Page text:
- That's cool. All right, what's the impact that you wanna have on the world? - I mean, when it really comes down to it, you wanna just inspire others to be the best they can possibly be in life. Because I just believe that each of us individually, obviously created by God, he did not make any mistake. Regardless of whether you believe in God or not, you were created perfectly as you were supposed to be. And this life is really about finding out what that gift is, what we're here for. And not everyone is gonna be Muhammad Ali, as far as this impact that he had on the world. I see everyday heroes all the time that are doing things in the community or sometimes take two other kids into their household, raising their sisters' kids, and you never know what you're putting in that kid's heart and mind, and he might turn out to be the next Muhammad Ali. So everybody has an important job to do. And I think that I just want everyone to, no matter what it is that you're doing, take care with it, nurture it, see the importance of it. I don't care if you're sweeping floors. It's just that you gotta do your best at everything that you're doing and realize that anything that you can contribute on all different sorts of levels. So I'm not one of these people that's like, "I wanna do this," or "I wanna do that." It's just that I know that there's something special about me and I'm comfortable saying that. So that's really it. I might have a different answer for you 20 years from now, but that's really all that I can say. But my most important thing that I wake up and go to bed thinking about is my children, because I'm 100% responsible for them. And even though they came to this world through me, they don't belong to me. But I really see that it's really important for me to raise them a certain way so that they can go on and make their impact on the world. Thank you so much. - Thank you so much. Thank you, I appreciate it. Thank you. - Guys, this is a universe I promise you that you're going to want to dive into. It is human transformation at its absolute finest of seeing somebody go from a spark of believing that they could be something to actually following it through and recognizing it doesn't matter where you start. It matters what do you love enough to really fight for, to become, to put in the effort? But it's that thing that really to the core of your being, you're willing to fight for, to become, and on the other side of a lot of hard work is the person that you can become. And anybody whose mission is to help, not only themselves, but other people realize their highest level of potential to actually actuate that. You know that I'm going to be into it, and that is what you're going to see in spades. Everything that she's done really touches on that. It's absolutely extraordinary, especially to read her biography and realize, and this to me is one of the most beautiful human traits ever. To go into a relationship, get hurt. Go into another relationship, knowing you're probably going to get hurt again and still open yourself up and be vulnerable and let somebody in. That to me is what it means to be human, to allow yourself that vulnerability, to experience love.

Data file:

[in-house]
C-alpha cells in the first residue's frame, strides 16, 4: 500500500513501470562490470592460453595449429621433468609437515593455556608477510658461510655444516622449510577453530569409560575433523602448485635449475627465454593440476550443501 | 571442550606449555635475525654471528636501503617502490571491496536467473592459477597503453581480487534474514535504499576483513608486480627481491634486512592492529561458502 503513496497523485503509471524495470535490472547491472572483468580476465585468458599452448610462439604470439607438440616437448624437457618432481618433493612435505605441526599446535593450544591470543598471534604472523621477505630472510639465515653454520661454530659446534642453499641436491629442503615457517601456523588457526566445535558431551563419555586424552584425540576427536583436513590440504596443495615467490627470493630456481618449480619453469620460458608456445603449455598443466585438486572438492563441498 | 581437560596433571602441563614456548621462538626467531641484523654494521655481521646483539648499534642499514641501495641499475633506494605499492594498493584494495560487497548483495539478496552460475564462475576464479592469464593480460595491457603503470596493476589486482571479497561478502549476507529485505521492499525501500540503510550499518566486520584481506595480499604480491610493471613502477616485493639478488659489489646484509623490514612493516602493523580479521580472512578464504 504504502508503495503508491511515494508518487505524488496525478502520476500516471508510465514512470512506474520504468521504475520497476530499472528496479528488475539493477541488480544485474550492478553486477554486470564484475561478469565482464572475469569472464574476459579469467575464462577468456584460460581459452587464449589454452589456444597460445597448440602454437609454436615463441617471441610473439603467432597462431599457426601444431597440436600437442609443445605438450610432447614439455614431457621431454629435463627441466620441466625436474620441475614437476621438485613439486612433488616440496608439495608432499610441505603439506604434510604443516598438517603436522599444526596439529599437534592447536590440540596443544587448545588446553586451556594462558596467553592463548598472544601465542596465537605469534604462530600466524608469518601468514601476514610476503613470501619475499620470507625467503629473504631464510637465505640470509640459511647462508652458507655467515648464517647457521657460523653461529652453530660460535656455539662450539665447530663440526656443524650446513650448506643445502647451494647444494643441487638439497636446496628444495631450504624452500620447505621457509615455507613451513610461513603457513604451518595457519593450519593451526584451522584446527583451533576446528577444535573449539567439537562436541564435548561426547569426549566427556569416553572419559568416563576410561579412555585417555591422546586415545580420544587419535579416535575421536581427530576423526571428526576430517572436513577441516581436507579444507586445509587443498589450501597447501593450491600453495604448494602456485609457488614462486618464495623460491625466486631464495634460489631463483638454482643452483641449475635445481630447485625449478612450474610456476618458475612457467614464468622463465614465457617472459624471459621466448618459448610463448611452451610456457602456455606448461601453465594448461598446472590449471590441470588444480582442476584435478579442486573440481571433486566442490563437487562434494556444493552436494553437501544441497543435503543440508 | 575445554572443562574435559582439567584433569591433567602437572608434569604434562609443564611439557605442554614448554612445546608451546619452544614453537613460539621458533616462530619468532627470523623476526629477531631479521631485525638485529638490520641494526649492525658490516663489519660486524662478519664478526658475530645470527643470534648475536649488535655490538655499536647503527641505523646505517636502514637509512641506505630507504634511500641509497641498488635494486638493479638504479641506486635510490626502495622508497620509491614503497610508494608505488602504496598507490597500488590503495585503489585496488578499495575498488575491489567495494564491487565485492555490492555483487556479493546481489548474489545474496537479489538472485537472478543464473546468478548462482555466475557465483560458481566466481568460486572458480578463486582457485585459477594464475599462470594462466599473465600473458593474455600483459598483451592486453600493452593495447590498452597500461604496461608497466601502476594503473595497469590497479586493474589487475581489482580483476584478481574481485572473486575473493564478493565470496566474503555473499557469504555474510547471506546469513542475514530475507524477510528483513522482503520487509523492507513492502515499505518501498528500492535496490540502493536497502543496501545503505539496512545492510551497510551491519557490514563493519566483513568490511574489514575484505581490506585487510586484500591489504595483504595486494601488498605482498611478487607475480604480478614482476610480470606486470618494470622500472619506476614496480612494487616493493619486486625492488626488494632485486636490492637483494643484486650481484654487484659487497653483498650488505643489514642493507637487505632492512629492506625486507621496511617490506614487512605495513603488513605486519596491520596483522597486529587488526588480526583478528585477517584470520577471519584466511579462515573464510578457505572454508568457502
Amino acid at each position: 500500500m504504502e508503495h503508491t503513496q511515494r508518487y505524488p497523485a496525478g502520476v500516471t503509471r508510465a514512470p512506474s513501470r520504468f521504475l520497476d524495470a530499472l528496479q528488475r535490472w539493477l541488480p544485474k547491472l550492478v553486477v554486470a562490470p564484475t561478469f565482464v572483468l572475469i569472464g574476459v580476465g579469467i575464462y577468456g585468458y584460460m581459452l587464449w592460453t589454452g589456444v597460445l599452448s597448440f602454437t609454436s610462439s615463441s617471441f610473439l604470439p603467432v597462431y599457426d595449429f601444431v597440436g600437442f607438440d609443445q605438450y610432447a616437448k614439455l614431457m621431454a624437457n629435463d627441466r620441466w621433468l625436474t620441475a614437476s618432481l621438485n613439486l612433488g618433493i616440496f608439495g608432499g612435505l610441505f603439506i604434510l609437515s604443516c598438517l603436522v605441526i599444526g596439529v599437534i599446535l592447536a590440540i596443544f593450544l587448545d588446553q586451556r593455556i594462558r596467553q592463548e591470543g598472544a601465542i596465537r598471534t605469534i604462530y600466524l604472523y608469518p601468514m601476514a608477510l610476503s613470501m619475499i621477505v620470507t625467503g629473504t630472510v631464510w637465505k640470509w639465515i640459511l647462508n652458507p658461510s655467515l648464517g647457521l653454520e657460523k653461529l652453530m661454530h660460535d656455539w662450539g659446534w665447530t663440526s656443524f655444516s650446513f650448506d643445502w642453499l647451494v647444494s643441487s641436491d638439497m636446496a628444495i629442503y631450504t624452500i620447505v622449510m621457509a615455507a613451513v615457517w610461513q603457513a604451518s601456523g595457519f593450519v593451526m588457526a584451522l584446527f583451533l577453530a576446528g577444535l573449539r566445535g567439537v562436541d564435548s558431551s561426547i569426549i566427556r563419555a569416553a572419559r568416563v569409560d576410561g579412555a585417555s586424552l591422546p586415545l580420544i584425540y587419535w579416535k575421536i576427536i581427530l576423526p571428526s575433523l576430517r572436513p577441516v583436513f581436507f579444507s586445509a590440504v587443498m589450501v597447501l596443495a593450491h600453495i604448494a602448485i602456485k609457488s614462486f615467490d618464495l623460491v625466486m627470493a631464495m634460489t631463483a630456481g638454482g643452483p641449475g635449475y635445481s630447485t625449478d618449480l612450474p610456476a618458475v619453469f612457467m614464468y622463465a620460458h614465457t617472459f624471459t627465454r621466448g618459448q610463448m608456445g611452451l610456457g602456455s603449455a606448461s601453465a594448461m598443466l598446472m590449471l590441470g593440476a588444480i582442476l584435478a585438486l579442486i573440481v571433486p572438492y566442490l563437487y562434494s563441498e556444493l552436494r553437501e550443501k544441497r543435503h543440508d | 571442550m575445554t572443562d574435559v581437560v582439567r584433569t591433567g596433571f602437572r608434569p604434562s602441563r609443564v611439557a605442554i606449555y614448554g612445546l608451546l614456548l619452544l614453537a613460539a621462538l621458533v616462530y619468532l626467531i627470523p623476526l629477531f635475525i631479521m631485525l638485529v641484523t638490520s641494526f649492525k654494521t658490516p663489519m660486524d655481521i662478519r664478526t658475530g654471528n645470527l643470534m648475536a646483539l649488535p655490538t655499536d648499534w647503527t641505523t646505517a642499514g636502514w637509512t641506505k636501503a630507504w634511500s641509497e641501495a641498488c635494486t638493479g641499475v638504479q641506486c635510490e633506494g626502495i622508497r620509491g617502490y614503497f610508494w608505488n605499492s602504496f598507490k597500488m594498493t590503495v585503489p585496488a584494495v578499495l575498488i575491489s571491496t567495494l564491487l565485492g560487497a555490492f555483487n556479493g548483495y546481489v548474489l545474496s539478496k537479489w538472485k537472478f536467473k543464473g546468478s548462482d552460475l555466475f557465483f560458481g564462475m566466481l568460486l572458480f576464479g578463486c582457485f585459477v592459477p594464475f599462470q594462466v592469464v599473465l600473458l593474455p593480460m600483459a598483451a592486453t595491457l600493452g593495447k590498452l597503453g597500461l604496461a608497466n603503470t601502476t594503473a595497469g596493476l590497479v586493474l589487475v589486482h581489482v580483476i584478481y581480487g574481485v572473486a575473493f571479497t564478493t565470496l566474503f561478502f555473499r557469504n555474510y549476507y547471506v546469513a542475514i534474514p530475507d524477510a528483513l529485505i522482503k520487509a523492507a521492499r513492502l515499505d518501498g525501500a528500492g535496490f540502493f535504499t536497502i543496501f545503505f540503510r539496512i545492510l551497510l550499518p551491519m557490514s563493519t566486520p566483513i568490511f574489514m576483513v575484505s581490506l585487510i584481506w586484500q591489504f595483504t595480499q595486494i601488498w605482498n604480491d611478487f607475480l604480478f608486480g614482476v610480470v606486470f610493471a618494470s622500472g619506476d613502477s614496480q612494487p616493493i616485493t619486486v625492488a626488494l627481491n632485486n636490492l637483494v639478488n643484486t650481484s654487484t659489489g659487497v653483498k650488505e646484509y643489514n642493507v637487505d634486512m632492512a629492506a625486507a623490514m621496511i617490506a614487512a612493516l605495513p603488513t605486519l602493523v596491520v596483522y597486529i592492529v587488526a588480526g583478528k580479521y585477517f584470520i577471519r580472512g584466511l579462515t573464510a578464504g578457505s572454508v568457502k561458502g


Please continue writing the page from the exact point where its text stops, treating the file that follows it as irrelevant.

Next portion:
She's tough as fucking nails. And yet it's still a beautiful human being. It's incredible, and that friction, that balance, is what I love. Come on, how can you not love this face? But really that thing to me, that is it, that's the juice. Finding the ability to be hard and soft at the same time, to fight for something and still be a mother, to be nurturing and open. That is incredible. That is something that I definitely want for myself, and I want it for you guys, and you will find it. Dive into her world. You will see how to strike that balance.
Be A Legend - End Slate (52:50)
Guys, this is a weekly show, so if you haven't already, be sure to subscribe. And until next time, my friends, be legendary. - Thank you.
Tom Outro (52:56)
Thank you. - Thank you. - Hey everybody, thanks so much for joining us for another episode of Impact Theory. If this content is adding value to your life, our one ask is that you go to iTunes, and Stitcher, and Rate, and Review. Not only does that help us build this community, which at the end of the day is all we care about, but it also helps us get even more amazing guests on here to show their knowledge with all of us. Thank you guys so much for being a part of this community, and until next time, be legendary, my friends.